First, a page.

David Hooper is a podcaster — and now an author. He’s worked in radio and in the music business, and he’s taken the knowledge he’s accumulated from those years entertaining, sprinkled in about 100 interviews, and put it all into a 462-page book.
The goal of the book is to help podcasters build a bigger audience and become experts at how they market their show. Here’s our interview with David Hooper.
PBJ: Why did you write this book and what do you want readers to get out of it?
David Hooper: I got into radio in the ’90s because of my work in the music industry. In 2005, I started a syndicated broadcast show, which was also released as a podcast. However, I didn’t know about the “podcasting community” until around 2013. Being relatively isolated from other podcasters until that time and having mostly worked in the entertainment industry, my approach to marketing via audio was completely different from what others in the community were doing. I wrote the book for two reasons. One, because I thought I could add something to the conversation on podcast marketing and building an audience around a message. Two, because I believe important messages, like those being shared by podcasters, need to be heard, and I wanted to help that happen.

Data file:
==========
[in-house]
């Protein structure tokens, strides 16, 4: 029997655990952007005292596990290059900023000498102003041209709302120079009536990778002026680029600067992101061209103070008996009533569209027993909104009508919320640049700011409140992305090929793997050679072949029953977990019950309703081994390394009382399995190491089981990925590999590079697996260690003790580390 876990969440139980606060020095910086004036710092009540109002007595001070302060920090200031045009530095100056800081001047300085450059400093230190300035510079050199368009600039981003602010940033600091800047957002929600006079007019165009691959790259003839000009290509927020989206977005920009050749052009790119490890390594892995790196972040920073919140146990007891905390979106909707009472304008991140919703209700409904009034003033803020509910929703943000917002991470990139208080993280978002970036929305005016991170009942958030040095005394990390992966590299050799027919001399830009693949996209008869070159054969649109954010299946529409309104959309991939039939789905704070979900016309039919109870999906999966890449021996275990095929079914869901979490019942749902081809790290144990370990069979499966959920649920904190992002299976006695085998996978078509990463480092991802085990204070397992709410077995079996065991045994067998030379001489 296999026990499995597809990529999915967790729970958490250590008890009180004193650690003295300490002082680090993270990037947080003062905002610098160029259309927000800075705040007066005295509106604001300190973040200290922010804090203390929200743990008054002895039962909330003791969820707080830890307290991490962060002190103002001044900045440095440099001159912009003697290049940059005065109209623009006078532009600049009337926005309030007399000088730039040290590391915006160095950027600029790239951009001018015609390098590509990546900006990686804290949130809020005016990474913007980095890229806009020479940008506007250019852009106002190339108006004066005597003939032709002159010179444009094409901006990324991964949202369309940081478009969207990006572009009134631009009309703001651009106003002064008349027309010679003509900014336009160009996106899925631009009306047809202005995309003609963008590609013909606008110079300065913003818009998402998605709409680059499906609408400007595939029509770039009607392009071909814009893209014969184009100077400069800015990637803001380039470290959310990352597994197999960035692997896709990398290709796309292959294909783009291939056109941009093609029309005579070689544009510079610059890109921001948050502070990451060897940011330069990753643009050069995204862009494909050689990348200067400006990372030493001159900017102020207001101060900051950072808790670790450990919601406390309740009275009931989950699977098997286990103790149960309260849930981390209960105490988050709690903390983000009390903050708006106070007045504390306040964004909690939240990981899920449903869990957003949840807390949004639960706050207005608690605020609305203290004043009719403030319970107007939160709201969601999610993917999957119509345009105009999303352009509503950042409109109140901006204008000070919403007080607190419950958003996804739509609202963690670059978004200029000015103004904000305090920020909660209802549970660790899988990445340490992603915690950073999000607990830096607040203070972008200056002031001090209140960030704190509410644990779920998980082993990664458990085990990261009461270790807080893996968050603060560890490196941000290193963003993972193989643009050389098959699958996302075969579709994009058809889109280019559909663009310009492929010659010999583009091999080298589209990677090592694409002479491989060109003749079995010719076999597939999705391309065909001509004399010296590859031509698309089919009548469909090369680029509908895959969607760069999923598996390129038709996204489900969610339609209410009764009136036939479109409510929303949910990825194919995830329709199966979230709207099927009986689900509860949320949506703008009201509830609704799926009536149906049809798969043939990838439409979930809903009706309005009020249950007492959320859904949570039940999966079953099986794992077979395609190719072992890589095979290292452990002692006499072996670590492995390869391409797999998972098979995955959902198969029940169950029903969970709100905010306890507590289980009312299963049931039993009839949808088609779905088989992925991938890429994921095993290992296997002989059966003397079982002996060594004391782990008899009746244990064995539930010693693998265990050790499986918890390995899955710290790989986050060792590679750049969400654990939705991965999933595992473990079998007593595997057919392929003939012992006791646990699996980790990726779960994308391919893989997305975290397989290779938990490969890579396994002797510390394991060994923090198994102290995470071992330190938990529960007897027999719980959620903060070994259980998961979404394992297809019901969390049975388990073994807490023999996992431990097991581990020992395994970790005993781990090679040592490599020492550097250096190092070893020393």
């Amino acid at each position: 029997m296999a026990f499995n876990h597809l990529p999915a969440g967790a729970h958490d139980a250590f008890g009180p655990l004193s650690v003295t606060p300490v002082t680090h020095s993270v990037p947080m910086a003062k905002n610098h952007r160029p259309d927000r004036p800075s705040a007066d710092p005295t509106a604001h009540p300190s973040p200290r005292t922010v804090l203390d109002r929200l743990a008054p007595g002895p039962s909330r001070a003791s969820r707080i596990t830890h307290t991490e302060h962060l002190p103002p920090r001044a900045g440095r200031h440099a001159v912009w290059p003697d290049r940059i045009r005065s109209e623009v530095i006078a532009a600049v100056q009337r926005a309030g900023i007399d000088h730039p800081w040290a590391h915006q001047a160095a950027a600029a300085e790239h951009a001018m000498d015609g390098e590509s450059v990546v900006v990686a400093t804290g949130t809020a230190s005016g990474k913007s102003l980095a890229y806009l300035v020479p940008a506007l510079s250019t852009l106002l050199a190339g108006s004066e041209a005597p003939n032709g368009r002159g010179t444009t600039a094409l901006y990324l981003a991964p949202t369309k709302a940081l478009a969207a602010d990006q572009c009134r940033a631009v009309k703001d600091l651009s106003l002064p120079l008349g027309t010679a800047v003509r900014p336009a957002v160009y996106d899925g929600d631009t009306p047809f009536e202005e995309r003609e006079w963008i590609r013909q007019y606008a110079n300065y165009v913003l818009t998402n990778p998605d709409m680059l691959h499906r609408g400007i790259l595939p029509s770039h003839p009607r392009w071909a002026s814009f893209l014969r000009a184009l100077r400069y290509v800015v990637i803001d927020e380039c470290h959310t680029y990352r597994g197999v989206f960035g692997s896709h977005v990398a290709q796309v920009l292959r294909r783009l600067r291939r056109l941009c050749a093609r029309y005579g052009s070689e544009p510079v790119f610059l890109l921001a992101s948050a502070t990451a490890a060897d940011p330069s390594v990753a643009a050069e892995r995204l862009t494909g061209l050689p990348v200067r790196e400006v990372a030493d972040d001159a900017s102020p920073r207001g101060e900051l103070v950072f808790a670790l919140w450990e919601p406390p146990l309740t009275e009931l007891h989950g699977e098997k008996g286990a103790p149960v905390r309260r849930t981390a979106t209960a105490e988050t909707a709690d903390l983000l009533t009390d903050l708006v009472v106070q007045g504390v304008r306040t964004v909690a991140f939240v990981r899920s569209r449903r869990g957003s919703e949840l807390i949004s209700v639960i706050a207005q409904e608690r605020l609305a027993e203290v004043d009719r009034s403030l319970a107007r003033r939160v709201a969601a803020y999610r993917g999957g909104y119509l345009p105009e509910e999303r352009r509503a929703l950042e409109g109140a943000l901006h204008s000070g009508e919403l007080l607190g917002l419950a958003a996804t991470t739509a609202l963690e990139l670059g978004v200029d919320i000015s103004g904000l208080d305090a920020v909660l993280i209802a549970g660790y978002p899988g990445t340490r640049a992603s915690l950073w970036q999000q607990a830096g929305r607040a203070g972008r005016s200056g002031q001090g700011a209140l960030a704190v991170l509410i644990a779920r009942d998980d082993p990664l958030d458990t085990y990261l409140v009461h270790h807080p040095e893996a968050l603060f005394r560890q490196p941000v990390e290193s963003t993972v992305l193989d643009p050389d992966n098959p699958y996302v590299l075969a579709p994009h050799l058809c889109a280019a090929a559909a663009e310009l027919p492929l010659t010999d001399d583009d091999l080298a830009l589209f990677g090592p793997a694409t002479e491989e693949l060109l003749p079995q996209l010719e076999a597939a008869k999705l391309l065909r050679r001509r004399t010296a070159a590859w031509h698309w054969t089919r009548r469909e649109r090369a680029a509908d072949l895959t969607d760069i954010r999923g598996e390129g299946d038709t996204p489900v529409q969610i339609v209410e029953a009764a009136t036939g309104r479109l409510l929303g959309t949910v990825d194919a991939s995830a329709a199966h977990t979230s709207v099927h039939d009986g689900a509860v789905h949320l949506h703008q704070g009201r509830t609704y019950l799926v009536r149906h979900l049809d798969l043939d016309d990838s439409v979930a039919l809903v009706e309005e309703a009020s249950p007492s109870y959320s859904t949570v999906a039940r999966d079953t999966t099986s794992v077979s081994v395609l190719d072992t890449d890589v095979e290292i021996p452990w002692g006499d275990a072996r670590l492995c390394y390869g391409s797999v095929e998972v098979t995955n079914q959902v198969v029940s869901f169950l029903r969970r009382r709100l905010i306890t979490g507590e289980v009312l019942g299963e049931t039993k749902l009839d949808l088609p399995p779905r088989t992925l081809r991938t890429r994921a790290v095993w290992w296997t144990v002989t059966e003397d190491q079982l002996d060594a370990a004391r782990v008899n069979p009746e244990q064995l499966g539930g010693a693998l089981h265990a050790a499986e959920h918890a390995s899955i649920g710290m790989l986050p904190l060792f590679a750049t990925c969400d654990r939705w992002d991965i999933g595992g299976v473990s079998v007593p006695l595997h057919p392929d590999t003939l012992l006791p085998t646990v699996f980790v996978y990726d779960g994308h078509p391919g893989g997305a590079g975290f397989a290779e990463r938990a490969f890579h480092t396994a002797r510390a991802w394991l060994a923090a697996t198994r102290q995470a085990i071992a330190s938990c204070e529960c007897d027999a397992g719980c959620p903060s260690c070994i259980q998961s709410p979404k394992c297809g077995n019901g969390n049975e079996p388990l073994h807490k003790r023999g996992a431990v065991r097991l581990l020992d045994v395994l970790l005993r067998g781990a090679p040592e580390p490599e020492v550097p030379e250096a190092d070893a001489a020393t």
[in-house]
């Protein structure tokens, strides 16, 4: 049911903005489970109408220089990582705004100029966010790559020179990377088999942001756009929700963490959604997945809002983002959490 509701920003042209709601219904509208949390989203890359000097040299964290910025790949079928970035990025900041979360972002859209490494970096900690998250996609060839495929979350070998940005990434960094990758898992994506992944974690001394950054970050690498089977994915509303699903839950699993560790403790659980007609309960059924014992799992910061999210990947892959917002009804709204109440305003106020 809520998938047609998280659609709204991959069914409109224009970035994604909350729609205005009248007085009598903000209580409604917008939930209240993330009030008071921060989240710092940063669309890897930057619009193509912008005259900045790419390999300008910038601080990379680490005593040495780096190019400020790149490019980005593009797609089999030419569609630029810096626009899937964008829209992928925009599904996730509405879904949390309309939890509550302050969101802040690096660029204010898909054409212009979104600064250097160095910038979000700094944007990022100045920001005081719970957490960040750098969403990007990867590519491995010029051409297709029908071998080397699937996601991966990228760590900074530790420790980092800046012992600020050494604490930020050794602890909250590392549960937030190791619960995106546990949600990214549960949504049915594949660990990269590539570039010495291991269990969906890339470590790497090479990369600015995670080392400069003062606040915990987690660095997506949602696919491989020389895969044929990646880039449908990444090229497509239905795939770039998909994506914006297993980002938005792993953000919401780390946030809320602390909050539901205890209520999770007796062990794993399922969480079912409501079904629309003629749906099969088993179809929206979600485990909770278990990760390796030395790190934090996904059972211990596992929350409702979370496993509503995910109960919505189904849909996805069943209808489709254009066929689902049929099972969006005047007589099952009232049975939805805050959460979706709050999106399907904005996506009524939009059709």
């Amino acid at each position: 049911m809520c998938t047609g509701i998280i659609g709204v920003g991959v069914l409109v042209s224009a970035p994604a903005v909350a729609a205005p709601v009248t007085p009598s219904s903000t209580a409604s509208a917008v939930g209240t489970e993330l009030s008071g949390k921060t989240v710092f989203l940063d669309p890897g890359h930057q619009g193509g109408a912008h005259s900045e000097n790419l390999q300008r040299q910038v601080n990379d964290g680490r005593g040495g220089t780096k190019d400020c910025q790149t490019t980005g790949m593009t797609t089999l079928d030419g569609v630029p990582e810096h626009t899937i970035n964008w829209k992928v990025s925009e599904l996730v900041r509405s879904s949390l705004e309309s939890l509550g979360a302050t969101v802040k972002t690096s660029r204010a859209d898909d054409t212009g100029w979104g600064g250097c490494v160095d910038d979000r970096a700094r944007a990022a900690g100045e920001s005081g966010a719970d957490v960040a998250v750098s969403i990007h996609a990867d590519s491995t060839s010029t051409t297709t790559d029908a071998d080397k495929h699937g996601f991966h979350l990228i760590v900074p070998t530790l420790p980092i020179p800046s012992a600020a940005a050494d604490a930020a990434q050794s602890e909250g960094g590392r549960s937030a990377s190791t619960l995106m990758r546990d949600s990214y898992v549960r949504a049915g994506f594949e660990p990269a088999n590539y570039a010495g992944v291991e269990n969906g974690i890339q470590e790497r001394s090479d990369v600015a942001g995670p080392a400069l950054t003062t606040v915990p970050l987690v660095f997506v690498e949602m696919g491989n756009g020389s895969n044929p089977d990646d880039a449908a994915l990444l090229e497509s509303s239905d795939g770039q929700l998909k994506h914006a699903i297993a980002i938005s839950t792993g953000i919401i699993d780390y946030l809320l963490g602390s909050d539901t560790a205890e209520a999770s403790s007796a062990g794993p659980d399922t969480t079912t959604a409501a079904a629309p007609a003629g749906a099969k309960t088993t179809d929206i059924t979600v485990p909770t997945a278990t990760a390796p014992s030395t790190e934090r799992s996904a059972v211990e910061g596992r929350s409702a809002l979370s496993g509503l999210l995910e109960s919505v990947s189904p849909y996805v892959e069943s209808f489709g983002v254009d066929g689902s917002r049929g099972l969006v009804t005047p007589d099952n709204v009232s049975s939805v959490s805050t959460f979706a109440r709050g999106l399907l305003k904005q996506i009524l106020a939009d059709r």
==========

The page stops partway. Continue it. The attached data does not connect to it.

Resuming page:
PBJ: How is the book selling so far and what kind of feedback are you getting from readers?
David Hooper: Response has been great overall. There’s a lot of buzz around it and people are excited to have a podcasting book that focuses solely on marketing a podcast and building an audience. The book is big though — 462 pages — so more than a few people have been intimidated by its size.
Something that’s been a surprise to me is how many people who know me from my work in the entertainment business are interested in podcasting now and really excited about the book. I think that’s a testament to how far podcasting has come and how respected it is as a way to share a message and market yourself (or something else).
PBJ: How are you getting the word out about the book?